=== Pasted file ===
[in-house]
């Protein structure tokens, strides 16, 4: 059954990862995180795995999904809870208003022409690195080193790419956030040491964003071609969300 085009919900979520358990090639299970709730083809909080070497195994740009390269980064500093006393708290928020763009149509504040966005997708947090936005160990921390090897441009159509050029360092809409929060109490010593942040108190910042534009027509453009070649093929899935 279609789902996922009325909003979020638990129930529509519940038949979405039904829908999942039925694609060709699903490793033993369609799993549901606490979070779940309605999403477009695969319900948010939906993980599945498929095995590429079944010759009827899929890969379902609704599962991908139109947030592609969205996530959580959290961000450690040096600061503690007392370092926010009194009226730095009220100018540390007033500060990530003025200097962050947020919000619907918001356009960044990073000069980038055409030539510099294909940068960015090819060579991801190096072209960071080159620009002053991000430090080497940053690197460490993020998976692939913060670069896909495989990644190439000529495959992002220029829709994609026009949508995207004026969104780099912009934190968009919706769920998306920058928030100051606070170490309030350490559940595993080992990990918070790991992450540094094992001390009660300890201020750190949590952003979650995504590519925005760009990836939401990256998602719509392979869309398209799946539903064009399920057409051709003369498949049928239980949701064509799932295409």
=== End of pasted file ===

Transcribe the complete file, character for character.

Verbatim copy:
[in-house]
């Protein structure tokens, strides 16, 4: 059954990862995180795995999904809870208003022409690195080193790419956030040491964003071609969300 085009919900979520358990090639299970709730083809909080070497195994740009390269980064500093006393708290928020763009149509504040966005997708947090936005160990921390090897441009159509050029360092809409929060109490010593942040108190910042534009027509453009070649093929899935 279609789902996922009325909003979020638990129930529509519940038949979405039904829908999942039925694609060709699903490793033993369609799993549901606490979070779940309605999403477009695969319900948010939906993980599945498929095995590429079944010759009827899929890969379902609704599962991908139109947030592609969205996530959580959290961000450690040096600061503690007392370092926010009194009226730095009220100018540390007033500060990530003025200097962050947020919000619907918001356009960044990073000069980038055409030539510099294909940068960015090819060579991801190096072209960071080159620009002053991000430090080497940053690197460490993020998976692939913060670069896909495989990644190439000529495959992002220029829709994609026009949508995207004026969104780099912009934190968009919706769920998306920058928030100051606070170490309030350490559940595993080992990990918070790991992450540094094992001390009660300890201020750190949590952003979650995504590519925005760009990836939401990256998602719509392979869309398209799946539903064009399920057409051709003369498949049928239980949701064509799932295409």